Cannondale Trigger First Impressions


News & Reviews
Jun 26, 2009
Cannondale recently brought a group of mountain bike journalists to Deer Valley, Utah, to launch a new bike, as well as go over its changes, to the “OverMountain” line. This new bike is the Trigger, a 120-millimeter (adjustable down to 70 millimeters) trail bike to fill the short-travel gap that was in the Cannondale OverMountain line.

By Ryan LaBar
Courtesy of Bike Magazine

I spent a day riding the riding the top-end (for the United States) Trigger 1 on the buff trails surrounding the Deer Valley Resort. It seems Cannondale chose the launch location well, as fast flowing trails with small jumps, dips and rollers, like those surrounding Deer Valley, Utah, are where the Trigger is best in its element. The bike is light and nimble making it a riot to pump through dips, rail corners and double up trail features. It seemed the more aggressively I rode the bike, the better it reacted.

The top end for the United States, the Trigger 1.

Read Ryan's full impression of the Trigger 1 here on Bikemag, as well as some specs on the upcoming Trigger 29er.



Pig my fish!
Staff member
May 23, 2002
sweet another advertisement where the product is reportedly perfect.
Bike used to be pretty good about being unbiased, especially compared to MBA or Mountain Bike. I guess those sweet sweet advertising dollars are hard to argue with.

The new trigger looks cool, but I have some questions. How much does the shock weigh compared to a normal fox Float? How does this bike ride so much better than others, when it's a simple single pivot located just south of the big ring? It's not a bad pivot location, but let's be honest, it's nothing extraordinary. Finally, how does the new lefty ride? Early reports suggest there's more stiction that previous years, or at least the fork feels "stiffer". Combining cannondale's "reach for the moon" methodology with Rockshox's "Cheaper to replace than to build right" damper technology seems like a recipe for giant failure. I'm not buying the hype until at least a year after it's released and rockshox revamps their damper twice and Cannondale fixes the teething issues that the lefty will have.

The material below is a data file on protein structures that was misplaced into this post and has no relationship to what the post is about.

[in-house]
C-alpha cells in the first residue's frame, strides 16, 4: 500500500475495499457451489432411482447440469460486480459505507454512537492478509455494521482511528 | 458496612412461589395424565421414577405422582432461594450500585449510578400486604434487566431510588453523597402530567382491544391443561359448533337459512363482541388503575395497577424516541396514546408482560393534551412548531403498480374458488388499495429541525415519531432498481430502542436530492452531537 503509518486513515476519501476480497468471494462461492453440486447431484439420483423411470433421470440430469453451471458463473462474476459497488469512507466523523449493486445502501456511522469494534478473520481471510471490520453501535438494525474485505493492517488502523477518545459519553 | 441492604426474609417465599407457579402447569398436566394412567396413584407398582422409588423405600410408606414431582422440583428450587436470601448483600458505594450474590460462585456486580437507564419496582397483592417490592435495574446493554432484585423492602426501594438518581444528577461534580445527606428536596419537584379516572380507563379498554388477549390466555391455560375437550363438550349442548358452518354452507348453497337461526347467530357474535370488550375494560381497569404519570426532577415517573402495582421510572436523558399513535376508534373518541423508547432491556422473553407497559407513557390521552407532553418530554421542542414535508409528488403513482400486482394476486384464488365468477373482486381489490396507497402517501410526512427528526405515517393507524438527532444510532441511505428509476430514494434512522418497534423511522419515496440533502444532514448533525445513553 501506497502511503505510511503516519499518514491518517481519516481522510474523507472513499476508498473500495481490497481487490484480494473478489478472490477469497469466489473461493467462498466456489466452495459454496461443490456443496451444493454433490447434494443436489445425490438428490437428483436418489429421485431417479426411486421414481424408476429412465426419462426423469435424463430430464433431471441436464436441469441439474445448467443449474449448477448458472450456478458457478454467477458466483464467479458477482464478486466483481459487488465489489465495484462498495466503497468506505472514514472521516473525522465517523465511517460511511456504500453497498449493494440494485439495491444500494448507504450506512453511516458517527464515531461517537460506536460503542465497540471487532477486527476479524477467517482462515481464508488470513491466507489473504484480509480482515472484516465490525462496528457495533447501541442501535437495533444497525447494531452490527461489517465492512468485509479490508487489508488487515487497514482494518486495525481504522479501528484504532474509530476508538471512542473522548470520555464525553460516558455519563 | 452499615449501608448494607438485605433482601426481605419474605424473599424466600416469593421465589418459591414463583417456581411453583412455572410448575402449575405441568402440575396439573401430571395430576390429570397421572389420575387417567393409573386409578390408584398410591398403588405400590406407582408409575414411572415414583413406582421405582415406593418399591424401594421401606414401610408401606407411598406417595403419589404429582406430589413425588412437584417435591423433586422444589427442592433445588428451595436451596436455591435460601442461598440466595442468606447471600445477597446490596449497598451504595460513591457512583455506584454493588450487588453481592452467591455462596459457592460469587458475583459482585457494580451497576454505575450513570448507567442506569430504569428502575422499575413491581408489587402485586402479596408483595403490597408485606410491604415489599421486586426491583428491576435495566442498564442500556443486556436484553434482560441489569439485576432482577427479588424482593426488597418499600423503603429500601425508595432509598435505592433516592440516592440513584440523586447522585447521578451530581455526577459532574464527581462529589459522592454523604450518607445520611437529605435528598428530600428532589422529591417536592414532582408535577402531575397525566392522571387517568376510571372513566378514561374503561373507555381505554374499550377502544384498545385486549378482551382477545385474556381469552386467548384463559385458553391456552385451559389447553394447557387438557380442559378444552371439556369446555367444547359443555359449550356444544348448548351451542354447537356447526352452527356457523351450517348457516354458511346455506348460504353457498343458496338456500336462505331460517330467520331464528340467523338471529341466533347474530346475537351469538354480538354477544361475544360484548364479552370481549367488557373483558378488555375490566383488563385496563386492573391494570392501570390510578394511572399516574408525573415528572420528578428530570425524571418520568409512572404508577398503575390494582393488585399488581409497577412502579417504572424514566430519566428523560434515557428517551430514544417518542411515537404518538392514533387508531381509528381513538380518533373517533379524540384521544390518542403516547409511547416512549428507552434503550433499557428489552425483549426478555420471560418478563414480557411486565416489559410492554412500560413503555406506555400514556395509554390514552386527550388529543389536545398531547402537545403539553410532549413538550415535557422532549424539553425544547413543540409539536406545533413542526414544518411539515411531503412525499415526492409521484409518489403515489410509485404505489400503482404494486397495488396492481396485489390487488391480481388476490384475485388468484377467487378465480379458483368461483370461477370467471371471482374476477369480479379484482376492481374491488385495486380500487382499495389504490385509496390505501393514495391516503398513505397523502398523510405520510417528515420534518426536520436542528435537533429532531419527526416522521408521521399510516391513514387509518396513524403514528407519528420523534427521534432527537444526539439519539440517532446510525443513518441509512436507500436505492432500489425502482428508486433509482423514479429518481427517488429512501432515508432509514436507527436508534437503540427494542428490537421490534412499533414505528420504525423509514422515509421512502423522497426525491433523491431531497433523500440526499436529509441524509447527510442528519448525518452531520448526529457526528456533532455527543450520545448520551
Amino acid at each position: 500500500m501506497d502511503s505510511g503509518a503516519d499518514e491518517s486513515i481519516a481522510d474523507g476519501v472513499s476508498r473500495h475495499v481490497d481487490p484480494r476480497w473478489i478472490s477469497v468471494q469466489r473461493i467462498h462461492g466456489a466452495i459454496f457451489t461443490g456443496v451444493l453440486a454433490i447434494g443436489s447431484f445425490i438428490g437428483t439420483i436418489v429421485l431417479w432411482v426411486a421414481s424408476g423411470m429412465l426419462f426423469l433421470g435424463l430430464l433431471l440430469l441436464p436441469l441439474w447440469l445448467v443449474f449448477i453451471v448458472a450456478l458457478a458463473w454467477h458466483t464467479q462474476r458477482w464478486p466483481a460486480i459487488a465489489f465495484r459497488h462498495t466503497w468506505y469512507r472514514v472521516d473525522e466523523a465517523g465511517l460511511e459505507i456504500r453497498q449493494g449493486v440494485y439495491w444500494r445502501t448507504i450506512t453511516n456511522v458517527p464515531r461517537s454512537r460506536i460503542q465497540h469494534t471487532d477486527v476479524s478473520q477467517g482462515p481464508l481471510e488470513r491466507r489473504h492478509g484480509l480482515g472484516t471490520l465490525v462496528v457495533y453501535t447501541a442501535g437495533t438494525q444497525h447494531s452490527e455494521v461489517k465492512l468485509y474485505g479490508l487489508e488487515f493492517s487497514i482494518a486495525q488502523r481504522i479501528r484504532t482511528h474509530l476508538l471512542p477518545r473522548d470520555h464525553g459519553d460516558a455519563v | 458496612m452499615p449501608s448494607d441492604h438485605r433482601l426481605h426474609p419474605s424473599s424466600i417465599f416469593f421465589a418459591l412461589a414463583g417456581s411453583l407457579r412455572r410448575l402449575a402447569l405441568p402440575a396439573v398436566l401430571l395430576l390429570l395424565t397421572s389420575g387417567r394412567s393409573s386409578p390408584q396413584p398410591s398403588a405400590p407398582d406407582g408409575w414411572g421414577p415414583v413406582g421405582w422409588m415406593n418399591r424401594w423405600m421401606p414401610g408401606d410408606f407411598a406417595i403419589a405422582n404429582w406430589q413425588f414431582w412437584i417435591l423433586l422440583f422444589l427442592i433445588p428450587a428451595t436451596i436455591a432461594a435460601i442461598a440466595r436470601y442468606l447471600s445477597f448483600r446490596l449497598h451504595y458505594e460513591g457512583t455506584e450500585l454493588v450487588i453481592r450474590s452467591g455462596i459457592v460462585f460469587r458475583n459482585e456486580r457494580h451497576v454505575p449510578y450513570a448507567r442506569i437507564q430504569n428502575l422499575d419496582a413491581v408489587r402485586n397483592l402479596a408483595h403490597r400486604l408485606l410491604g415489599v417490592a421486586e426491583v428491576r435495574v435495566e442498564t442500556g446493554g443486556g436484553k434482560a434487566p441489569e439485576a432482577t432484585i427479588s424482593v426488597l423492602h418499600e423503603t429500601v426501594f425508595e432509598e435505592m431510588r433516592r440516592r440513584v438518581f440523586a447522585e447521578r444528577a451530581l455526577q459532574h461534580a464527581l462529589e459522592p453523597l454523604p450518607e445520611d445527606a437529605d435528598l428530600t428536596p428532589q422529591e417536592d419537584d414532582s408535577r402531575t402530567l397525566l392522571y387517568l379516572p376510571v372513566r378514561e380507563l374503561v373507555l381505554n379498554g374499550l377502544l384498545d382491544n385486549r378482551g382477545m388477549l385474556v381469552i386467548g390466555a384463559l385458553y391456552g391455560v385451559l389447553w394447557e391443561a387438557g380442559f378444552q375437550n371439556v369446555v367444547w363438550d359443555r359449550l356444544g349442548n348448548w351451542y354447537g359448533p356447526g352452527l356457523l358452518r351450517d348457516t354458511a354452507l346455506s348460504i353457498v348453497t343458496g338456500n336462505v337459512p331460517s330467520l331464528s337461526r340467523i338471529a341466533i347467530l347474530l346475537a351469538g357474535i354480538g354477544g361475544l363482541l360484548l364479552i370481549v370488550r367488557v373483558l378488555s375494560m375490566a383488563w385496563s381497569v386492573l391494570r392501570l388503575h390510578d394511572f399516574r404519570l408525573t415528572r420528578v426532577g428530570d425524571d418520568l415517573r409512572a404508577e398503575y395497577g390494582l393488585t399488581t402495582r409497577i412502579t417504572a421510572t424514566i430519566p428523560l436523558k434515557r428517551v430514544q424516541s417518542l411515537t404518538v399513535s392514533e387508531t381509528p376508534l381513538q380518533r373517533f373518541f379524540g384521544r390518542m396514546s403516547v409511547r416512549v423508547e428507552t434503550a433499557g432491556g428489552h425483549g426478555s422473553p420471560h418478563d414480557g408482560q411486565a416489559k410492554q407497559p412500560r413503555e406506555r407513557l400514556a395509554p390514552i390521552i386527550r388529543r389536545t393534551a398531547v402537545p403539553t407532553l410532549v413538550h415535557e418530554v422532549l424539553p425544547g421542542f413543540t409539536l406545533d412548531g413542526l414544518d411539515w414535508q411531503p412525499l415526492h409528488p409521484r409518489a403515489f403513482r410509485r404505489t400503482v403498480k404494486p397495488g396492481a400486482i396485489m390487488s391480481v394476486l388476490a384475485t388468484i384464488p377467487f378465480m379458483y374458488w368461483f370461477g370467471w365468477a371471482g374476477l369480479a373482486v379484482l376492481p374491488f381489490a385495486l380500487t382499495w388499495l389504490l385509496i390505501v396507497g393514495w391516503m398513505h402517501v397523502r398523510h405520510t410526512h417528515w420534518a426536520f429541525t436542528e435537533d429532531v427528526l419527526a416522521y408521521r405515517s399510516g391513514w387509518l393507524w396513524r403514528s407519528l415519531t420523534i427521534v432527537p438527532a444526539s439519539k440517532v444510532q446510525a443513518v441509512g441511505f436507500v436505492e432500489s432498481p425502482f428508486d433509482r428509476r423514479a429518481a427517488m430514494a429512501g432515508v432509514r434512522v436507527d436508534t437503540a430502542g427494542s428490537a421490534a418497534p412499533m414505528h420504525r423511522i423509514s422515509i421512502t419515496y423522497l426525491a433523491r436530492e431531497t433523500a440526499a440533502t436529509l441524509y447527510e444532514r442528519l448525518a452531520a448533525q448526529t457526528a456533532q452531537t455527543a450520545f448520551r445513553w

gets infinity MPG
Mar 18, 2007
Sutton, MA
I'm not too concerned about the shock weight since the 2011 Jekyll Ultimate weighs 24lbs with a dropper. I think the ride characteristics are not just just because it has a great shock but also a super stiff chassis. I just read a review of the Jekyll where they said that the the bike has become a test rig for wheels and tires because the frame is so stiff that any shortcomings in the wheels and tires are easy to recognize. People get so hung up on how many pivots a bike has like that somehow makes it better. Guess what, more pivots = more flex and maintenance.

As far as Rock Shox vs Fox, I've been mtn biking for over 20 years. I've only owned three mtn bikes but I've demoed and rented many bikes. From my experiences RS has been better than Fox even though I wanted to like Fox better. I was so impressed that last year I got a RS Monarch from Push and it has been fantastic. Even in stock form it compares favorably to Fox at a much lower price point.

As for the Lefty I've heard that it is set up firmer this year but is expected to break in (without getting loose due to the needle bearings) after a short while.

What I'm excited for is a 100/160 Jekyll instead of the current 90/150 (in a recent vid a tester said he was on a 160 Jekyll. He might have misspoke tho. See below.) with a 160 Lefty that is also hooked up to the switch. But I'd also be interested in a lightweight carbon Claymore or a Jekyll with the Claymore shock/geo.

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